It must be remembered that there is no one to voice the voices of the future kidnapped and murdered, and no loving family will spread a heartbreaking photo, but their blood is no less red than the blood of the abductees dying in the Hamas tunnels. They are all dear to our hearts. It is the state's responsibility to protect everyone's lives. Netanyahu led the Shalit deal with broad public support. Only three ministers in his government opposed the deal: Uzi Landau, Avigdor Lieberman and Moshe "Bogie" Ya'alon. It turns out that all three of them were good at seeing from afar, and avoided a populist decision with an unbearably heavy price.

It is difficult to exaggerate the strengthening that Hamas achieved following the Shalit deal: a large number of terrorists returned to the organization's ranks, including leaders, the morale boost, as well as public sympathy in Gaza. It is possible that Qatar decided to financially support Hamas because it allegedly proved its capabilities and influence.

We must demand the release of complete families

If the families of the abductees had known that the Shalit deal would lead twelve years later to the Seventh of October, they would certainly have opposed it completely, and rightly so. The state is responsible for returning all the abductees, down to the last one, but not at any cost.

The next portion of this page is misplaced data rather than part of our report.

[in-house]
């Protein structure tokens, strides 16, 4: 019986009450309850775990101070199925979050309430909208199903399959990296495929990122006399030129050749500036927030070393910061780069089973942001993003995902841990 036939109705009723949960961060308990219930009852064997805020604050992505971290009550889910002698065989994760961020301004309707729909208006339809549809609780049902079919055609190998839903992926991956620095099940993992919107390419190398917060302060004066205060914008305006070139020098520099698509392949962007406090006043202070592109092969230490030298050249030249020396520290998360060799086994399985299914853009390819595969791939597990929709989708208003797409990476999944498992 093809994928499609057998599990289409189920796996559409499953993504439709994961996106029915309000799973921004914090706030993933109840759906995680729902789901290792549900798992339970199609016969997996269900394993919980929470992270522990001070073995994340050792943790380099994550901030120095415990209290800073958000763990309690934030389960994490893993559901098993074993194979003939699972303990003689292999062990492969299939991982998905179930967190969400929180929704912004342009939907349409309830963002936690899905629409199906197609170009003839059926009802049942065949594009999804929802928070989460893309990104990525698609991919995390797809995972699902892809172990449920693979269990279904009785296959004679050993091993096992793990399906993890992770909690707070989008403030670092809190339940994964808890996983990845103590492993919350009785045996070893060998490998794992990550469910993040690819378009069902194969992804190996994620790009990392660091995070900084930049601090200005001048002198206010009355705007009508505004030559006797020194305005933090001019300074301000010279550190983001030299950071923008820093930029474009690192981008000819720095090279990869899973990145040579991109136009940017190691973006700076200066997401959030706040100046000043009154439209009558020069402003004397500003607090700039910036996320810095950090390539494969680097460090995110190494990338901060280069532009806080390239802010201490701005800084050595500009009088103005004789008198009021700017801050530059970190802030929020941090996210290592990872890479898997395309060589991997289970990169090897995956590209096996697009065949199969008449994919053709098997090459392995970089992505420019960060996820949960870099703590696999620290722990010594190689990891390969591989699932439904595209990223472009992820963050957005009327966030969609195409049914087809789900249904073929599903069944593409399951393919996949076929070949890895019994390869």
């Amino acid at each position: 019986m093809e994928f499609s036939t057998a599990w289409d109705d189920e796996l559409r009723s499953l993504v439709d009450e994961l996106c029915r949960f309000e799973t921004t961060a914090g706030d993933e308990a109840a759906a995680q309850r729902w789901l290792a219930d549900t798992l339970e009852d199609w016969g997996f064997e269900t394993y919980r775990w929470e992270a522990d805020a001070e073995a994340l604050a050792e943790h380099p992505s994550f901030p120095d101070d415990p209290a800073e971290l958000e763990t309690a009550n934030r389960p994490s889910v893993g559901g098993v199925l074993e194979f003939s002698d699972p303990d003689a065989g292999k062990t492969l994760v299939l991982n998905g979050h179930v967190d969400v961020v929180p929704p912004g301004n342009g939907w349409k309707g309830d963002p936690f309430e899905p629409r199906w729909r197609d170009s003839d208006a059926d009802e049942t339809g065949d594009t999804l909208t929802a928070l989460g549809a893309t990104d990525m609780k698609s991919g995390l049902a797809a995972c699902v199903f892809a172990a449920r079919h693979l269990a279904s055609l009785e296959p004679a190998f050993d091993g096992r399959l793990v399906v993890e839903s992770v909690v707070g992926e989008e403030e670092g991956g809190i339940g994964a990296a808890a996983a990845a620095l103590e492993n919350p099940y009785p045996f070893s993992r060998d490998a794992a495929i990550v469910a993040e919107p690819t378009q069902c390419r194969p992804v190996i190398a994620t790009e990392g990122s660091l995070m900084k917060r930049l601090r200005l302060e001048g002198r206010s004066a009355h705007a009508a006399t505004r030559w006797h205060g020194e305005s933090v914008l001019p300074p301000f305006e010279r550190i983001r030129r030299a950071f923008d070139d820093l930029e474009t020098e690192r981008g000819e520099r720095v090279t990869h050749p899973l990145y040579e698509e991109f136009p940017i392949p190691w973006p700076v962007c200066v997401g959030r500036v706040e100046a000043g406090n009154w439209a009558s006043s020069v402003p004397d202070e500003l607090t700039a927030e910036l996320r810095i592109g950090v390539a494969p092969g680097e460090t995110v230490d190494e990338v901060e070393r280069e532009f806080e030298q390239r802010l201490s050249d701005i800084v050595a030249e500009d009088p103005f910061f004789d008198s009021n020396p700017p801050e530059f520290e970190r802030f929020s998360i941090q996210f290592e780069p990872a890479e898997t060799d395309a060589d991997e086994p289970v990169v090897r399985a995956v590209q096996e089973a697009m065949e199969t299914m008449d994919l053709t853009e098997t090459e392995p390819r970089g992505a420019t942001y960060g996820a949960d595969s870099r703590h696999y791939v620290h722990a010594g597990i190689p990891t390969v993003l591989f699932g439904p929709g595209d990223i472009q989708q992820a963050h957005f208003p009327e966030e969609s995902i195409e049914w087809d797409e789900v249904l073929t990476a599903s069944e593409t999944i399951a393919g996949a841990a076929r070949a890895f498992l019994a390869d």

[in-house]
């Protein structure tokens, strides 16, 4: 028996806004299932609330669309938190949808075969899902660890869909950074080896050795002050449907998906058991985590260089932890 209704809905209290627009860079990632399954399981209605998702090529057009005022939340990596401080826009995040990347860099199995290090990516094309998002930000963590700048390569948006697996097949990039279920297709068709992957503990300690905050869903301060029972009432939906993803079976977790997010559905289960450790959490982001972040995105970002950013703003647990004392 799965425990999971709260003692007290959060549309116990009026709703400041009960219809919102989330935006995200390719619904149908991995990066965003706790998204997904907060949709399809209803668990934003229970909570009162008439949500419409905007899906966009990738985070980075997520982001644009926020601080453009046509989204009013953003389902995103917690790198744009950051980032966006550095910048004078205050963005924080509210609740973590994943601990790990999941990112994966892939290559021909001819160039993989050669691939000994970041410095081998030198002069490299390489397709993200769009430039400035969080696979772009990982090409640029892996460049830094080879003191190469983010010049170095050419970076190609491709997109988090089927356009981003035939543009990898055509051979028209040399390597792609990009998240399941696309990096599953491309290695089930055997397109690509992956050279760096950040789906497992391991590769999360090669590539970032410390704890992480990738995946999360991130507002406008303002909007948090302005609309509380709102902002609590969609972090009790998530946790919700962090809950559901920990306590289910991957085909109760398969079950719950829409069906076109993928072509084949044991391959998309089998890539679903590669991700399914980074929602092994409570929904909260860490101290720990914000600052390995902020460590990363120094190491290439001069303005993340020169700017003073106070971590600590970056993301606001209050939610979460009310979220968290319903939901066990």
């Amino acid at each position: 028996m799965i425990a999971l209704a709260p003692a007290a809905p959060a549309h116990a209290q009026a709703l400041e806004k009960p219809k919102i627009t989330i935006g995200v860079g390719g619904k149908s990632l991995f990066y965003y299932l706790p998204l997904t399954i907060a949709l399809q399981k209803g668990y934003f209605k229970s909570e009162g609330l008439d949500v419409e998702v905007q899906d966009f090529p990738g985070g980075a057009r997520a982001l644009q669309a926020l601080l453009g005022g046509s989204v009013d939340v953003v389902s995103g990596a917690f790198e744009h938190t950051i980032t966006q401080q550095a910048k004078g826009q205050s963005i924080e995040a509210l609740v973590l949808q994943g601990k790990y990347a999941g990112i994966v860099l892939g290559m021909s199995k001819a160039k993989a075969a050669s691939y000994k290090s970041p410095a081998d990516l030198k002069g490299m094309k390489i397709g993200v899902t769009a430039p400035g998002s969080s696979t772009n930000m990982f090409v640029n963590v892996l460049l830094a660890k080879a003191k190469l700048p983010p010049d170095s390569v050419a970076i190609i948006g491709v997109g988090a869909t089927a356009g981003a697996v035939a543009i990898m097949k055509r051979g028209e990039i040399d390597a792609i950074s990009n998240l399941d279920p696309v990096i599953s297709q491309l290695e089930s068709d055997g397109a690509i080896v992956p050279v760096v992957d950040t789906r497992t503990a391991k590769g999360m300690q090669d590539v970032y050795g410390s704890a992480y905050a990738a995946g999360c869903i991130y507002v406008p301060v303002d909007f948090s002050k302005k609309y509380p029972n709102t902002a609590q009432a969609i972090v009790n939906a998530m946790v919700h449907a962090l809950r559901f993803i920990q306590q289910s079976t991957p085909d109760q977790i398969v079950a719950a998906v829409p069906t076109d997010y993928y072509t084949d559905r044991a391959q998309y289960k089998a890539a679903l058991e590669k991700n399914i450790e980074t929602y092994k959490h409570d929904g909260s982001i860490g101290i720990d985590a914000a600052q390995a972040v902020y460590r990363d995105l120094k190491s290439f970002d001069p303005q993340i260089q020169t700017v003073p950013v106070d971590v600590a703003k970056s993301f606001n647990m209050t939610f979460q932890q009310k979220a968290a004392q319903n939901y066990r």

The deal that is going to be carried out starting tomorrow (Thursday) seems more balanced than Shalit's deal. The released prisoners are fewer and less dangerous. The pressure of our soldiers on the battlefield is bearing fruit and it seems that Hamas is longing for a lull that will allow it to reorganize. It is of course a cause for concern if it was not possible to insist on a deal for all the abductees, taking advantage of the fact that Sinwar has his back against the wall.

Furthermore, why is it clear to us that it is forbidden to separate children from their mothers, but it is permissible to separate them from their fathers? We must demand the full release of families. The blood of all the abductees is equal - children and elderly, men and women, female and male soldiers. Priority should be given to the sick and wounded whose stay in captivity endangers their lives more than others, but apart from that, everyone's life is equal. As great as the joy that some of the abductees will be able to return home in the coming days, so great is the pain for those who will remain in Gaza.

We can only hope that all of the abductees will be able to return home soon, and that the military echelon's assessment that the truce will not prevent the army from neutralizing Hamas from all its military and governmental capabilities will be fully realized.


Pasit Siach is a former principal of a democratic, Jewish-pluralist high school, currently accompanies school principals, teaches Jewish philosophy and practices Li.c.b.t. treatment. A graduate of the Ulpana in Kfar Pines and the Lindenbaum seminary.